It may be hard for a performer to see friends and acquaintances while playing onstage at Waco Hall and for violinist Mia Orosco Kelso, she’d have to turn around as well.
Kelso, a Lorena native, will perform as guest artist with the Waco Symphony Orchestra on Jan. 20, returning to the place where she first started violin and fiddle lessons, grew up performing in school and youth ensembles, then studied violin at Baylor University and played with the WSO.
“It’s my first time to perform (as a guest artist) and I’m incredibly excited about that,” said the 28-year-old Kelso. “It’s pretty much a dream come true.”
She was five years old when her parents Onofre and Tina took her to her first Waco Symphony concert and the experience was overwhelming. “I was absolutely in awe in what I was seeing and hearing,” she recalled.
After her years in Waco, during which she also won several state and national fiddling titles, Kelso went on to graduate studies in violin at Indiana University, where she met her husband Gavin. The two now live in Bedford where she teaches violin with the Suzuki Music Institute of Dallas, serves as co-concertmaster with the Abilene Philharmonic and continues to perform.
Her sterling resume has such varied achievements as a Grand National fiddle champion, an appearance on the national public radio classical music program “From the Top” and a performance at the Grand Ole Opry.
To no one’s surprise who has heard her perform over the years in Waco, Kelso will show her classical and fiddle sides at the Jan. 20 concert. On the classical side, she’ll play Camille Saint-Saens’ “Introduction and Rondo Capriccioso,” a piece originally written to conclude a violin concerto, but which proved such an audience-pleaser that it now often stands alone.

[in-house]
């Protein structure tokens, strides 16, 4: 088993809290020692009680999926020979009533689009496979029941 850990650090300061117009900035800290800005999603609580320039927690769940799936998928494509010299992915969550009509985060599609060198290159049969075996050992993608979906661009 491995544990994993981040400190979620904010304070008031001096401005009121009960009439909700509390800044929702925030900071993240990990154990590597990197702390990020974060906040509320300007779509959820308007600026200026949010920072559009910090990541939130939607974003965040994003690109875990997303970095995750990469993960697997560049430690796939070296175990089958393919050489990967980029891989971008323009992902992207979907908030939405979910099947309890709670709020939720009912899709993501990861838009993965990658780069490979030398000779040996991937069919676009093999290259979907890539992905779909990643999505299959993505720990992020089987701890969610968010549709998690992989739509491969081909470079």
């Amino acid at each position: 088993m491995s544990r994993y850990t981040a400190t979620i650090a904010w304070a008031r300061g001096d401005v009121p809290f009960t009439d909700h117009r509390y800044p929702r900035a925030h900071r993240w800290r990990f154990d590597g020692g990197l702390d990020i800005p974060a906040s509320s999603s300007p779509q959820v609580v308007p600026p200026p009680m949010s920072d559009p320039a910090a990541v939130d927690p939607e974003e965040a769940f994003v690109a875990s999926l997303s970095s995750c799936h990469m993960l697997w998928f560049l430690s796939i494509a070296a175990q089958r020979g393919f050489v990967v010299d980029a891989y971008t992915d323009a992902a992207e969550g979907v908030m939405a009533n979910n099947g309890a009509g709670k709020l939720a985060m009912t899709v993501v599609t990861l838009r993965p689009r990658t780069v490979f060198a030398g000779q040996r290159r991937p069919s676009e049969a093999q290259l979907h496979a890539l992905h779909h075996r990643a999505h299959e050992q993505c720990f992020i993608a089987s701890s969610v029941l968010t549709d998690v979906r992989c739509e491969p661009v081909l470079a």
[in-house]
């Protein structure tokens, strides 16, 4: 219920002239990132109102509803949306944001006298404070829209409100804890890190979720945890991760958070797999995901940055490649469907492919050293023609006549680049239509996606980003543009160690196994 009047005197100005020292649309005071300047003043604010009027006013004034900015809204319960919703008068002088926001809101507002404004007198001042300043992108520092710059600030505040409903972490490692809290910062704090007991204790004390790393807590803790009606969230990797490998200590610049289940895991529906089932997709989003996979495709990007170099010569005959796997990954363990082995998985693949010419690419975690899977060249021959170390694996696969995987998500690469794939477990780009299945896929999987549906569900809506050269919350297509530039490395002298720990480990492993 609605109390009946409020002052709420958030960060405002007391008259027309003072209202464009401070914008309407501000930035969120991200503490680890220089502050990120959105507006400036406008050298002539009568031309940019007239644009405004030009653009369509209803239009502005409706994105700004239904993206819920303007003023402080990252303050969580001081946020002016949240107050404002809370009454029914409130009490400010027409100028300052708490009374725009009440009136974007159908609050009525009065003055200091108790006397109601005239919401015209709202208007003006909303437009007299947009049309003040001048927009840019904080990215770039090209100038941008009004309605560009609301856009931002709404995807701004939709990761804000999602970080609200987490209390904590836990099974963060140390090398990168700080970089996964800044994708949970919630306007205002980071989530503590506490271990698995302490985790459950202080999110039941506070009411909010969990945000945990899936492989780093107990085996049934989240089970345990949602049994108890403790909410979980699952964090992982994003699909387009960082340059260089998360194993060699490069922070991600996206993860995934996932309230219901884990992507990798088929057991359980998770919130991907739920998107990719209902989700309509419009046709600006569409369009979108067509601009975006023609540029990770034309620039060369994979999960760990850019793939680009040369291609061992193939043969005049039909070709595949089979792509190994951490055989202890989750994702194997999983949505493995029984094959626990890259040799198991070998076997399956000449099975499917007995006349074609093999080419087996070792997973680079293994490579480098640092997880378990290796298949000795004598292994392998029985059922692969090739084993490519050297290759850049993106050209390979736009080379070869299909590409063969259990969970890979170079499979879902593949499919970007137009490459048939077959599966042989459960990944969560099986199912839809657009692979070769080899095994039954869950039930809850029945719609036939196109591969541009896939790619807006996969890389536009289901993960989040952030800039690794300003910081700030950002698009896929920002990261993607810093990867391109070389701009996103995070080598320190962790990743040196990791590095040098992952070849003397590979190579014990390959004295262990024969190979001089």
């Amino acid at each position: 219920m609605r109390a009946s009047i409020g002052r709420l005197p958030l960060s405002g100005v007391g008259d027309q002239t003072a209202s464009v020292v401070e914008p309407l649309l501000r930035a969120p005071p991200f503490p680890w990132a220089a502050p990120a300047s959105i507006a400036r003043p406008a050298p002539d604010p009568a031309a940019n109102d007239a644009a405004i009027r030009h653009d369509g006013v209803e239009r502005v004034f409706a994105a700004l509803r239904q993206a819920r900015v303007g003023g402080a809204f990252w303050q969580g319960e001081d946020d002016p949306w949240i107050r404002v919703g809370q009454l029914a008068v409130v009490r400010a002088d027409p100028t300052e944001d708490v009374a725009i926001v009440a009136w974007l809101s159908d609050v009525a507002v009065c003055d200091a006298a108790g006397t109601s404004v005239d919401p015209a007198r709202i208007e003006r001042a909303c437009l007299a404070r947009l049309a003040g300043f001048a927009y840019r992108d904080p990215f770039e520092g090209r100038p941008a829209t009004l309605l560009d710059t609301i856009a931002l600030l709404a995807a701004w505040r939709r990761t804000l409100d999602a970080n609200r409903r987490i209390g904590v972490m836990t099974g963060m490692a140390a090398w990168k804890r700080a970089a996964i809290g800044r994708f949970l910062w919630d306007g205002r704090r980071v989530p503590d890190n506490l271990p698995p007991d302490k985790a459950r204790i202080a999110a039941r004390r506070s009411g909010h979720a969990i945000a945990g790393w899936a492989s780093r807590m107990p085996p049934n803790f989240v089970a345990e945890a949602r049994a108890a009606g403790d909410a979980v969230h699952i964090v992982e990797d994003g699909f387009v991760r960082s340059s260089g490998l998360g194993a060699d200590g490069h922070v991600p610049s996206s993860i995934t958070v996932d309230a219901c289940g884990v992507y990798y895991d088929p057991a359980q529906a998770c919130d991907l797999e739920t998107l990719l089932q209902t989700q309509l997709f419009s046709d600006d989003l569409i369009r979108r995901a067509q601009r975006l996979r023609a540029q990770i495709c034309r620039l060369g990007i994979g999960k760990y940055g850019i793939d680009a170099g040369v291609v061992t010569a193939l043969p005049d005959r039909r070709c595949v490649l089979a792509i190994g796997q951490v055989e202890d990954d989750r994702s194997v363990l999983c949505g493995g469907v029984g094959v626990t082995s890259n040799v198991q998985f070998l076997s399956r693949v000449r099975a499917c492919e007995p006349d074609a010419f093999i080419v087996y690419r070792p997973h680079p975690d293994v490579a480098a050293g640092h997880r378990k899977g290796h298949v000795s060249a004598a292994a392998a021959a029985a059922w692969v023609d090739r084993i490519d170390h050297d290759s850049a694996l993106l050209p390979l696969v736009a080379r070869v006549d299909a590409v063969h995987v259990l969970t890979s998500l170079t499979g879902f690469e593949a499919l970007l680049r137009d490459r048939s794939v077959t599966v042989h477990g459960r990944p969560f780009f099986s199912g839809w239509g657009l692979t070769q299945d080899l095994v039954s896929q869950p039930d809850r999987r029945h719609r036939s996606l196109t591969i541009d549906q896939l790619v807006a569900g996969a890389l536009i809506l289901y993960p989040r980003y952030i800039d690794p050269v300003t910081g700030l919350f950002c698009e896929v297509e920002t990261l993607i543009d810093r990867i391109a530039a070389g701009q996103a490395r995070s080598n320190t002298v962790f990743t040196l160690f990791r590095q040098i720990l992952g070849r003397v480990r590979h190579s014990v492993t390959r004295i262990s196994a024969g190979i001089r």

On the fiddle side, she’ll return to the Waco Hall stage later in the concert to play fiddle numbers with a small combo which will include her husband Gavin on bass.
Those with sharp eyes may notice she will play on a different instrument. Her violin uses metal-wound strings, a core string wrapped by another, while her fiddle has single steel strings that lie slightly closer to the fingerboard. Classical playing often aims at a warmer, resonant sound from the strings, which wound strings enable, while there’s more of an immediate attack needed from a fiddle. “You need good arm muscles to play fiddle,” Kelso said.
Fiddle players also anticipate their notes by a fraction of a beat, which pulls them forward into the piece, and generally speaking, once a fiddler starts, there’s no looking back. “Once you kick off, you go,” she said.
Kelso’s appearance will highlight a program high in instrumental color and illustrating an assortment of stories, hence the theme “Immortal Stories.” Nikolai Rimsky-Korsakov’s “Scheherazade” draws its four movements from tales in “The Arabian Nights” with solo violin as storyteller. Music director Stephen Heyde noted that while WSO concertmaster Sue Jacobson will play those solo passages, Kelso did the same when she was concertmaster for the Baylor Symphony Orchestra.
The “William Tell Overture” from Gioachino Rossini’s opera about the Swiss freedom fighter William Tell may evoke a different story for concertgoers that recall it as the musical theme to “The Lone Ranger” radio and television shows. The WSO will close its concert with two movements from Maurice Ravel’s “Mother Goose” suite, “Beauty and the Beast” and “The Enchanted Garden.”